CMV: The European Union should introduce a comprehensive financial transaction tax
Fri Jun 08 2018 15:00:00 GMT+0000 (Coordinated Universal Time)
Humboldt University Berlin
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An international financial transaction tax is levied on transactions involving particular assets, for example, stocks, bonds, currencies or derivatives; the proposed tax rate is usually low: depending on the type of asset, somewhere between 0.01 per cent and 1 per cent of the value of the transaction. Should the European Union introduce such a tax? There are five reasons why it should:
· Public Goods Provision: Through paying a tax, those who benefit from the availability of a stable financial system would contribute to the costs of maintaining it.
· Externalities and compensation: Tax revenues can be used to compensate those who are adversely affected by financial instability and crisis.
· Social Justice: By effectively reducing capital mobility, a financial transaction tax will make it easier for states to ensure social justice.
· Global Justice: Tax revenues can be used to reduce global poverty and narrow the gap between rich and poor.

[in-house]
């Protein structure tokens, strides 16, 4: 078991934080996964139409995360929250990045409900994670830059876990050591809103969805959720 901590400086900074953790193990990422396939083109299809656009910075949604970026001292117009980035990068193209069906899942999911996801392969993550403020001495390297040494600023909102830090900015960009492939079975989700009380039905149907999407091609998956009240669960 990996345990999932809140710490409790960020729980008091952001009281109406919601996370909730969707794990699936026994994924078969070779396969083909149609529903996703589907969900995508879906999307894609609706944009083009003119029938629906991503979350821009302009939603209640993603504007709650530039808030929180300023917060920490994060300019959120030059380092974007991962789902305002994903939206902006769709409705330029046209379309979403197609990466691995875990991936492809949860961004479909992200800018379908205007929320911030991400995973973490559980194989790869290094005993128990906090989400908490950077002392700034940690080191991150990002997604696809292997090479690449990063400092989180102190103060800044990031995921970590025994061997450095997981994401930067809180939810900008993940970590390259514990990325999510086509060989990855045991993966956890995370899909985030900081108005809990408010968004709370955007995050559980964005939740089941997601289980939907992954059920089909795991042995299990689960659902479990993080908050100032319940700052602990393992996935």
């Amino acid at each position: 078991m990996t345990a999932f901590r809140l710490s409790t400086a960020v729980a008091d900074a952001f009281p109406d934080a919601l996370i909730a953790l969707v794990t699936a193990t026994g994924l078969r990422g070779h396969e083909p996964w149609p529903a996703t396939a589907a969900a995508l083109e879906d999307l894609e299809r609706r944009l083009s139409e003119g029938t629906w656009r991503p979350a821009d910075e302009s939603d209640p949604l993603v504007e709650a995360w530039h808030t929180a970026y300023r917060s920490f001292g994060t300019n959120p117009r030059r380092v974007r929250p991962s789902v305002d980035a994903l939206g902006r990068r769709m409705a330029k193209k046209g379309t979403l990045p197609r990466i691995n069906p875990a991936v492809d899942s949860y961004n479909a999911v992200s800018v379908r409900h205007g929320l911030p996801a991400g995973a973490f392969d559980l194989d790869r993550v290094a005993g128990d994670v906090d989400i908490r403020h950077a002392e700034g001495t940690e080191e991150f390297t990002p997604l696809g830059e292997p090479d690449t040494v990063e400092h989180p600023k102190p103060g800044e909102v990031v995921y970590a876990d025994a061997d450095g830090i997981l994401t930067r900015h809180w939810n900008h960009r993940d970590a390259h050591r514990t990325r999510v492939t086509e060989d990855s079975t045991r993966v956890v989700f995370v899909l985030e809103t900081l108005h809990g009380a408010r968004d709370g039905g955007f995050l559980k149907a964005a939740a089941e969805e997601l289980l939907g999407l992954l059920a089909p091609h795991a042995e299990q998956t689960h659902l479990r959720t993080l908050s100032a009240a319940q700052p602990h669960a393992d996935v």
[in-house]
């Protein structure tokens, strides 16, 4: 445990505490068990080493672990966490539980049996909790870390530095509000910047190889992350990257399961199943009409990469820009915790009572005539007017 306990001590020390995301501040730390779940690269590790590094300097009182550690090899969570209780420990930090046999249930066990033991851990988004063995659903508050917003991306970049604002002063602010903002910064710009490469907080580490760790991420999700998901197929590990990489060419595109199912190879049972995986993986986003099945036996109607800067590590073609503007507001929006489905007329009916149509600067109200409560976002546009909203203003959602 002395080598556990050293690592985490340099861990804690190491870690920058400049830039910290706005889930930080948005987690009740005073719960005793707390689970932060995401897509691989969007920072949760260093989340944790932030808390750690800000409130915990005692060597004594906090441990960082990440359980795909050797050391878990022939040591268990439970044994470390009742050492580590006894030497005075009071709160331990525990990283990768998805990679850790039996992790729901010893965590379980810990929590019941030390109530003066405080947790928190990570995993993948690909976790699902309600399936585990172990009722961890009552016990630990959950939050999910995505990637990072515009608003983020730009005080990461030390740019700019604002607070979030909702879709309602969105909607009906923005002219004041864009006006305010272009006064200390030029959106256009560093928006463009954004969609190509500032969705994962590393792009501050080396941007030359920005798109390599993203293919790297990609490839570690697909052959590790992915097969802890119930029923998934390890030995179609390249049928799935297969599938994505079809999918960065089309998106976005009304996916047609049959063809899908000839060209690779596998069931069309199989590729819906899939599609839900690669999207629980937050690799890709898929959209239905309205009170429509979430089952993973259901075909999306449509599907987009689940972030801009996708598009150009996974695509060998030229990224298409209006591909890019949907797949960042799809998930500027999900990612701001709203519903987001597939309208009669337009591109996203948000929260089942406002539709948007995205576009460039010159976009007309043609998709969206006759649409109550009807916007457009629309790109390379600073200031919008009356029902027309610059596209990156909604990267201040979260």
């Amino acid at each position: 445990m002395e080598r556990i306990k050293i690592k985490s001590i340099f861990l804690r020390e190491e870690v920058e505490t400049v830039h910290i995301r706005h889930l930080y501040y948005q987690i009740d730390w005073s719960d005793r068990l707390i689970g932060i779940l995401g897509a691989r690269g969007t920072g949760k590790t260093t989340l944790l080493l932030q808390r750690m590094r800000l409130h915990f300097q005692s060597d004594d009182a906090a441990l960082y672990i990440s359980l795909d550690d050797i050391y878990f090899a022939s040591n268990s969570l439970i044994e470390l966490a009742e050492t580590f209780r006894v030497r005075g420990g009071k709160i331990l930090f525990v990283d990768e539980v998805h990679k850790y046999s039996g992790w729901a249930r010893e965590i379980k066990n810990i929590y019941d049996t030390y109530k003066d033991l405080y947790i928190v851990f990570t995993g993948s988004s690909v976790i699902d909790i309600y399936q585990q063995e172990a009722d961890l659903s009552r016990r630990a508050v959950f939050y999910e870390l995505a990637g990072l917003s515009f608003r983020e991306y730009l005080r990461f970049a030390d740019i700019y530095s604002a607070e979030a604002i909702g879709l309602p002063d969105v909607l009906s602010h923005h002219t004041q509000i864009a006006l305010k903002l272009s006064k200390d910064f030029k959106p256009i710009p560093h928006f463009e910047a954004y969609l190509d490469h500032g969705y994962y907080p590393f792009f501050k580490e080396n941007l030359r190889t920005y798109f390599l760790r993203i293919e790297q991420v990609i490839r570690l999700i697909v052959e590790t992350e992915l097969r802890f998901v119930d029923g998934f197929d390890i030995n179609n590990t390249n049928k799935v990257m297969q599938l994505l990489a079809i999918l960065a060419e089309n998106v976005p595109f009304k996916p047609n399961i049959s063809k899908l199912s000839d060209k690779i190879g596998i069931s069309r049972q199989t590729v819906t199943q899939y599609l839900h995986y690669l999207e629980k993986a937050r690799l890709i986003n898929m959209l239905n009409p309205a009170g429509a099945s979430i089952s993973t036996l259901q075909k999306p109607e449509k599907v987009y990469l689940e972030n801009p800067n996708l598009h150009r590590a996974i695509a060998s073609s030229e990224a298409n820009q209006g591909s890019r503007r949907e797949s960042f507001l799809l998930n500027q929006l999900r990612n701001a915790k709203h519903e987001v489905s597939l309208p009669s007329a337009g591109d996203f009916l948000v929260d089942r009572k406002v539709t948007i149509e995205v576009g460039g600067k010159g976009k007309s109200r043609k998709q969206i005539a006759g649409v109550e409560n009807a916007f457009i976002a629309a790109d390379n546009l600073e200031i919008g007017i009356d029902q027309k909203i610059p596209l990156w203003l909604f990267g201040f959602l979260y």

· Economic stability: An international financial transaction tax will make international finance less volatile and ensure that assets are put to long-term productive use.
Ideas to introduce a financial transaction tax or a tax in the style of a “Tobin tax” within the European Union have been circulating since the wake of the financial crisis
There has been a concrete proposal for a EU-wide financial transaction tax called EU FTT by the European Commission since 2011
Public support for a financial transaction tax has been high within the EU according to polls and studies over the past decade
A number of polls found that between 61 and 63 percent of interviewed EU citizens (or G20-citizens) were “strongly in favor” of a transaction tax
However, progress on the implementation of a financial transaction tax has been rather slow over the past years, allegedly in part because of financial sector lobbying and lacking party support within some EU member states
LEGISLATIVE TRAIN SCHEDULE FINANCIAL TRANSACTION TAX